The start of this year marks the end of the traditional 6 year cycle for Building Codes in the state of Minnesota. Starting on January 24th, 2015, the state will be adopting the 2012 IRC and Energy Code. The bad news: new regulations and a few changes to how we build new homes. The good news: There won’t be any more changes until 2021!
While Croix has been working to ensure we hit the ground running with all the new codes, we figured now would be a good time to explain some of the more substantial changes.
- Fire Sprinklers: Probably the largest change is the necessary use of fire sprinklers in single family homes larger than 4500 sqft, and all townhomes regardless of size. While we will include sprinkler notes on the plans, the best bet is to speak with your builder or an outside contractor to learn all of the specifics.
- Foundation Insulation: Another sizeable change, all new homes are required to have an insulation R-value of 15 or greater at the foundation, with at least R-10 on the exterior. This can produce a problem in protecting the insulation, as well as keeping a clean exterior appearance when different pieces do not line up. Luckily, we have been hard at work producing our solution, as well as researching new materials that meet this requirement.
- Wall and Attic Insulation: This change is to promote a tighter building envelope, as well as creating a more efficient house. While there is an up-front cost associated with better insulation, the savings, both on your wallet and quality of life, tend to add up in the long run. The change in wall insulation is from an R-19 to an R-20 or R-13+5. Rim Joist areas must also be an R-20, up from the older R-10. Attic insulation in the roof area now must meet R-49, rather than R-44 of days past.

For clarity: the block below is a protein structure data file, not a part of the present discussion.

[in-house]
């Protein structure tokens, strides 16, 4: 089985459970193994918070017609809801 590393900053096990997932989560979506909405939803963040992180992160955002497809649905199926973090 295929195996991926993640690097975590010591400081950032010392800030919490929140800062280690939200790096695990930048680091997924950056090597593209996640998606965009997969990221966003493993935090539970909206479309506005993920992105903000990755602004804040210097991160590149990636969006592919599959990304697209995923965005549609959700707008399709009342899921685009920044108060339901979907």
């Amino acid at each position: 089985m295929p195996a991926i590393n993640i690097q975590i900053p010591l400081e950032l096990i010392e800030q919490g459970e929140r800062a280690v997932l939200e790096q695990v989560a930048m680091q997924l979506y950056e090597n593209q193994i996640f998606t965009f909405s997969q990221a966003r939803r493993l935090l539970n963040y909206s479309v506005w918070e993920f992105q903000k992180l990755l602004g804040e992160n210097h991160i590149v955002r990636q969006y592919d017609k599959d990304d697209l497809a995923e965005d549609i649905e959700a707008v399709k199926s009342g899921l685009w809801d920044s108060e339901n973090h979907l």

- Waterproofing Foundation: In the past, it was acceptable to use damp-proofing products rather than full waterproofing. Waterproofing is now mandatory for all concrete and masonry block foundation walls.
- Blower Door Testing: Every new home must be tested for air tightness with a blower door, and cannot exceed 3 exchanges per hour. This helps to ensure that your home is built properly and free of air leaks, so that your mechanical systems may operate more efficiently. This test must be conducted by a third party to ensure accuracy.
There are a few more, smaller changes that are not discussed. If you are interested in learning more about how the new codes may affect your new home or development, give us a call! Keep in mind that while these changes go into effect on January 24th, any plans submitted for permit by the 23rd will be judged based on the current codes.
For more information, see the MN Department of Labor Website: http://www.dli.mn.gov/ccld/codes.asp